Both Indian & Israeli companies believe in personal relationships
Natasha Zangin, Counsellor, Head of Economic and Commercial Mission, Embassy of Israel in India, emphasizes on the importance that Israel attaches to its bilateral relationship with India. Further, she talks about the key drivers of the startup ecosystem in Israel, and the exciting technology collaborations that can catalyse Indo-Israel economic cooperation going forward.
IBT: How do you see India-Israel trade ties having evolved in the recent past and what are the major drivers for bilateral relations?
Natasha Zangin: Since the establishment of diplomatic relations between the two nations in 1992, bilateral trade and economic relations have progressed pretty rapidly. We had around US$ 200 million worth of merchandise trade in 1992. It has diversified and reached close to US$ 4 billion in 2020. India is a focus country for our government, being Israel’s third largest trade partner in Asia and the seventh largest globally.
So we see India as a partner country in that sense and hope to take those relations to their fullest potential. Both countries can increase their bilateral trade significantly and have much more to explore vis-à-vis their economic relations. Israel has three different economic missions in India, making it the third largest country in terms of economic missions around the world after the US and China. This is only one example to illustrate the high significance that the Israeli government sees in its economic relations we have with India.
IBT: What is your perspective on how technology collaboration with Israel can evolve post-COVID?
Natasha Zangin: I think that COVID-19, along with its obvious disadvantages, has brought many advantages when it comes to high tech solutions. It has possibly pushed global progress on these solutions ahead by at least 10-15 years. Everything has moved to virtual/digital platforms, from having meetings to controlling your irrigation systems from your mobile phones. As online presence increased, this has also led to a rise in the number of cyber attacks. This situation, of course, requires different kinds of cyber solutions to protect your online data, privacy and infrastructure.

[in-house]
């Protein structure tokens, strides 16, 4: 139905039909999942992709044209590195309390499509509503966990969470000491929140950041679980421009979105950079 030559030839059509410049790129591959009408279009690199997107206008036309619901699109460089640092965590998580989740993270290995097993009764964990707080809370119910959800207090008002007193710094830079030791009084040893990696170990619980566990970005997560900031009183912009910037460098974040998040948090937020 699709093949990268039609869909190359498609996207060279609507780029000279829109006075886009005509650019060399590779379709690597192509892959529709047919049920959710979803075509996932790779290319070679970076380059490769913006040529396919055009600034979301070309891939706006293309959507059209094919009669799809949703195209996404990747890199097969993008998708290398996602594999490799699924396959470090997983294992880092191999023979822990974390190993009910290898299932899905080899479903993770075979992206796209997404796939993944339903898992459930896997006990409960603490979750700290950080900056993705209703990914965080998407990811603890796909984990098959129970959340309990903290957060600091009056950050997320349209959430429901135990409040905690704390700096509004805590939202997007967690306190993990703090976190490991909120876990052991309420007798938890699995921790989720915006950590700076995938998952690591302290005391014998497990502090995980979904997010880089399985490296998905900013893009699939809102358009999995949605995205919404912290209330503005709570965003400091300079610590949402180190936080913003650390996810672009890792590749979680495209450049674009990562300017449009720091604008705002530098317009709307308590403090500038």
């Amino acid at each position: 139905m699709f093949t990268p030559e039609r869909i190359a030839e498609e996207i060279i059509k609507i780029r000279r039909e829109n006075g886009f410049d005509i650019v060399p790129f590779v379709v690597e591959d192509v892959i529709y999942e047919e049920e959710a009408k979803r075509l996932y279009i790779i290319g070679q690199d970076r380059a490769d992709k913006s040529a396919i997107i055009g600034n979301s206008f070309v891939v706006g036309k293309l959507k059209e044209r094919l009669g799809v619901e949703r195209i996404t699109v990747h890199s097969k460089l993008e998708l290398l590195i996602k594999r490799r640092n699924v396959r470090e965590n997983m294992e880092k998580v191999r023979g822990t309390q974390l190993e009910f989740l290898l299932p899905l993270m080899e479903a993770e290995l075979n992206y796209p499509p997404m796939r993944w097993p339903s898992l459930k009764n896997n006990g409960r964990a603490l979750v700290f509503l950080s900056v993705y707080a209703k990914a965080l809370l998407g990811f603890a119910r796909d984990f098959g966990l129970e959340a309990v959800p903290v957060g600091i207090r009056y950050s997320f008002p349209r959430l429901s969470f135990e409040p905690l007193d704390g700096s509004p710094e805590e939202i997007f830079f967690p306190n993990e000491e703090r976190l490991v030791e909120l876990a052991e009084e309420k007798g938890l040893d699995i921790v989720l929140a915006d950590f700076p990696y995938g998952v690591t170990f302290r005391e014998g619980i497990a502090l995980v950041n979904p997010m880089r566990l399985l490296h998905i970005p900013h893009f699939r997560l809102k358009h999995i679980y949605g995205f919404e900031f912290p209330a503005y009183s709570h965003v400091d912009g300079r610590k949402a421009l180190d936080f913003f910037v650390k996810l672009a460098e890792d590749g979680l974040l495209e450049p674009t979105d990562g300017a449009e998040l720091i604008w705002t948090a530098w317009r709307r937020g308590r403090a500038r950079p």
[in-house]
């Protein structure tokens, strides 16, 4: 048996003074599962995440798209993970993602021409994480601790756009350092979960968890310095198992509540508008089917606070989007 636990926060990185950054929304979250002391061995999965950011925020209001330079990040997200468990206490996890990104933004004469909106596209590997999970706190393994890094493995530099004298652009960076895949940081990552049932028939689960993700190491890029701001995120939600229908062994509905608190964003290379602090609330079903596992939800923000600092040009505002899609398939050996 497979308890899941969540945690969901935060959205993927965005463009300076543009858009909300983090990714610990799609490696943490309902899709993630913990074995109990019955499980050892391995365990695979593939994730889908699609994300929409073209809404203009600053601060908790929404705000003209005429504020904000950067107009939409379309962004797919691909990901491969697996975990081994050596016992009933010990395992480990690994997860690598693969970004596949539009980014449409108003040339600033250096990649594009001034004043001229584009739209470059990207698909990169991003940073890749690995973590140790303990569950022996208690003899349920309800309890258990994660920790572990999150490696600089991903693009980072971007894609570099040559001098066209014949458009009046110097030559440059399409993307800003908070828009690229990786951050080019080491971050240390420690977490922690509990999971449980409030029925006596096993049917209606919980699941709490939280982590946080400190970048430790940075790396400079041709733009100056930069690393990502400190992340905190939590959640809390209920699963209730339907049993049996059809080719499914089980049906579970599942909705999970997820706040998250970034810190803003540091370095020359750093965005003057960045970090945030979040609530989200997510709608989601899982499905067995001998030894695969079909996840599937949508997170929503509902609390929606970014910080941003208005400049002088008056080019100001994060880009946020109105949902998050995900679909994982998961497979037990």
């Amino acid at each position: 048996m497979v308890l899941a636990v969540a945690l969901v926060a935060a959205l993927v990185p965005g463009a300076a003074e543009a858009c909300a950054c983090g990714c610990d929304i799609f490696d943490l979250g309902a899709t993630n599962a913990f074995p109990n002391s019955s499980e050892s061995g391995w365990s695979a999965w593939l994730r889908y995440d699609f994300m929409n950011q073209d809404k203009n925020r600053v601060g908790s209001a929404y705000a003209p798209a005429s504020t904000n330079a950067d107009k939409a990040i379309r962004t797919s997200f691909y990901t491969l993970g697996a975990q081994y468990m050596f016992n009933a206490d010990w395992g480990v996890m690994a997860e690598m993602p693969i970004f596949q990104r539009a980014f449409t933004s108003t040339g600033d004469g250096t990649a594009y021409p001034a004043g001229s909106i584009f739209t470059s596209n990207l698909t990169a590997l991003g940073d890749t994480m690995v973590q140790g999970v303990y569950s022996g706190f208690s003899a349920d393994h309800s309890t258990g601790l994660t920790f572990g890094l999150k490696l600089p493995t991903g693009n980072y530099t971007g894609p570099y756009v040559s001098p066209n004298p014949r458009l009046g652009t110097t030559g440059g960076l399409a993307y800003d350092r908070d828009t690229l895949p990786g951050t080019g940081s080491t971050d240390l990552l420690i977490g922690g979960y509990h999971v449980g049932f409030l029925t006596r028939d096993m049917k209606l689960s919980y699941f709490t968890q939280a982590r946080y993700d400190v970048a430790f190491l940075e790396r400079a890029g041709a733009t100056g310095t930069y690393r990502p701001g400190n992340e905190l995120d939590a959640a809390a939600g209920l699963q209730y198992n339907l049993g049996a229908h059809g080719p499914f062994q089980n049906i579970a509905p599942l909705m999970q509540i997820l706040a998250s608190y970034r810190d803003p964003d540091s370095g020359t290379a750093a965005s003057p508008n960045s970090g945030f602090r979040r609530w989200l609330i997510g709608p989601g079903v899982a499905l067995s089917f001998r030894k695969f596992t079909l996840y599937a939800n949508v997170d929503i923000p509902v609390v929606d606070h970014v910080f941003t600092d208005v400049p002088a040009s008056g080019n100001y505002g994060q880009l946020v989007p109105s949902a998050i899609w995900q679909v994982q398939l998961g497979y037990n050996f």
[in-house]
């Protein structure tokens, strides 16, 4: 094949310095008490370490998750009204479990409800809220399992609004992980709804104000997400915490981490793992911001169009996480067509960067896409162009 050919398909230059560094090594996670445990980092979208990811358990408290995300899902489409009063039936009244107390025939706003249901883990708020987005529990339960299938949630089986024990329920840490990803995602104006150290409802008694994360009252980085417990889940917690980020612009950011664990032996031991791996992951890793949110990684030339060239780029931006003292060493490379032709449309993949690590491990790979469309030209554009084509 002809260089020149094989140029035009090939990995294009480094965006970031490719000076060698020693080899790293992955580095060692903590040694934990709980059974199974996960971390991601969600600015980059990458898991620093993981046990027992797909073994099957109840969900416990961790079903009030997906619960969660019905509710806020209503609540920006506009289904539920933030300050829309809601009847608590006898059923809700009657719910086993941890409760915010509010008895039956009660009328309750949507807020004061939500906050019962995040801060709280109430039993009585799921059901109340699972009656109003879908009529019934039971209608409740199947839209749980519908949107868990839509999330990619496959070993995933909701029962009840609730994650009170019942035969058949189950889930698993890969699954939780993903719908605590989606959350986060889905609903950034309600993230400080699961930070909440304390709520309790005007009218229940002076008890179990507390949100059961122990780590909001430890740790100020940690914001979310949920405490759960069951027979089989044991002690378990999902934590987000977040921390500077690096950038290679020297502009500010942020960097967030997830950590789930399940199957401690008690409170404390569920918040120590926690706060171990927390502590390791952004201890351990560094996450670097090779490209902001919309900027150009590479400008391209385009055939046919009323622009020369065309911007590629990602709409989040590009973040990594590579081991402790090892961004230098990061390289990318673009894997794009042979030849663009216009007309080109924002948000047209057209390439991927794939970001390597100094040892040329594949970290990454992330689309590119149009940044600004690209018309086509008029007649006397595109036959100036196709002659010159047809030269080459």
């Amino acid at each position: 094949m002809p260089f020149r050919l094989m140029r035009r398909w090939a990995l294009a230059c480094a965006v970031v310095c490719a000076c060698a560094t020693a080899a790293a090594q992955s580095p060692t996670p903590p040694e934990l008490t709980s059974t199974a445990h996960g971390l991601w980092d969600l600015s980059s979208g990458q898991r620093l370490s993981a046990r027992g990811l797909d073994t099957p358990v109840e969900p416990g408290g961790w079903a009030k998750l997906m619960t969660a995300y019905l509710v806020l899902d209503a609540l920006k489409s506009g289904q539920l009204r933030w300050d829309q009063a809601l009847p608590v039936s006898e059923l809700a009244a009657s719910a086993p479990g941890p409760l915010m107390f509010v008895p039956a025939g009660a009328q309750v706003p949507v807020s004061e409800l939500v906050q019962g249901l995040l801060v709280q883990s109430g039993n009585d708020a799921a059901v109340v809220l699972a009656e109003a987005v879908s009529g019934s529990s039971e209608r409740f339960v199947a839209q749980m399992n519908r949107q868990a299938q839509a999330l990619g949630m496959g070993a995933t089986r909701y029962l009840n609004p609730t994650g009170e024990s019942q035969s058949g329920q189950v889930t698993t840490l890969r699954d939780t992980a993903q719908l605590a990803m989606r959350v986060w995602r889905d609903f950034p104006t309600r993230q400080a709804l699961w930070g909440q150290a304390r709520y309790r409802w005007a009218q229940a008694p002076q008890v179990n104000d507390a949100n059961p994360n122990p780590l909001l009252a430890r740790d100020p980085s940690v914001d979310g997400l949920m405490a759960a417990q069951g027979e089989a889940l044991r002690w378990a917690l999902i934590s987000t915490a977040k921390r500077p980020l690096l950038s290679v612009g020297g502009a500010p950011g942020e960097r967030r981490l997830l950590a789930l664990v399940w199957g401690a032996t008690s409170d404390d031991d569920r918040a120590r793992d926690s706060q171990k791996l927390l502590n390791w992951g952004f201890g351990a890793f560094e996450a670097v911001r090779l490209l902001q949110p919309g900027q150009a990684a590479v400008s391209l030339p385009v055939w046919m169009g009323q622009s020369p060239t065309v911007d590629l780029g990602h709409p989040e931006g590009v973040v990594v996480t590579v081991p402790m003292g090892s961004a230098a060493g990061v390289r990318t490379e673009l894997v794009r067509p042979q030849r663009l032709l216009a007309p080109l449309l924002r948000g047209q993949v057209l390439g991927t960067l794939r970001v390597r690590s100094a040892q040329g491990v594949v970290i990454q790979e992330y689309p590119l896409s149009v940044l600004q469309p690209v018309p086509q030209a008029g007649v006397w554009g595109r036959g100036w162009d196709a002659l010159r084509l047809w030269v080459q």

A lot of such cutting edge technologies haven’t been used up until now or not that frequently. But due to the circumstances, we have started using them, because not everyone is willing to step into a hospital or a clinic right now. I think this is a time when we can cooperate on that front to implement those solutions and bring them to citizens.
Israel’s strength is in its technical solutions. We wouldn’t consider ourselves as a industrial country, when you compare it even to India or other nations worldwide. In Israel, you have more than few 100 companies providing a wide range of cyber solutions, making it the second largest ecosystem in the world or health tech diagnostics. For pregnant women, they can monitor the heart rate of the baby and the movement, so you don’t need to constantly go to the doctor and undergo an ultrasound. Based on your physical stats, they can predict if you need to go to the doctor.
IBT: How has Israeli investment in India trended, which sectors do they consider most lucrative and what are the focus areas for the future?
Natasha Zangin: As an Economic mission, we focus on economic cooperation between both nations. We don’t specifically focus on FDI coming from Israel to India, but I’m aware that from April 2000 to September 2020, inflows from Israel to India were reported at around US$ 205 million. For 2019-20, I think it was around US$ 31 million. Both nations, of course, are interested in increasing that number.
In Israel, we have over 300 R&D centers. At least a half of them are multinational companies coming from abroad to scout for new technologies. In 2018, Israel was ranked the first country worldwide in terms of how much the government invests in R&D from its own GDP at nearly 5%. The second was South Korea. And I think there are plenty of opportunities in that front. Technology is going to restructure the way how we do business.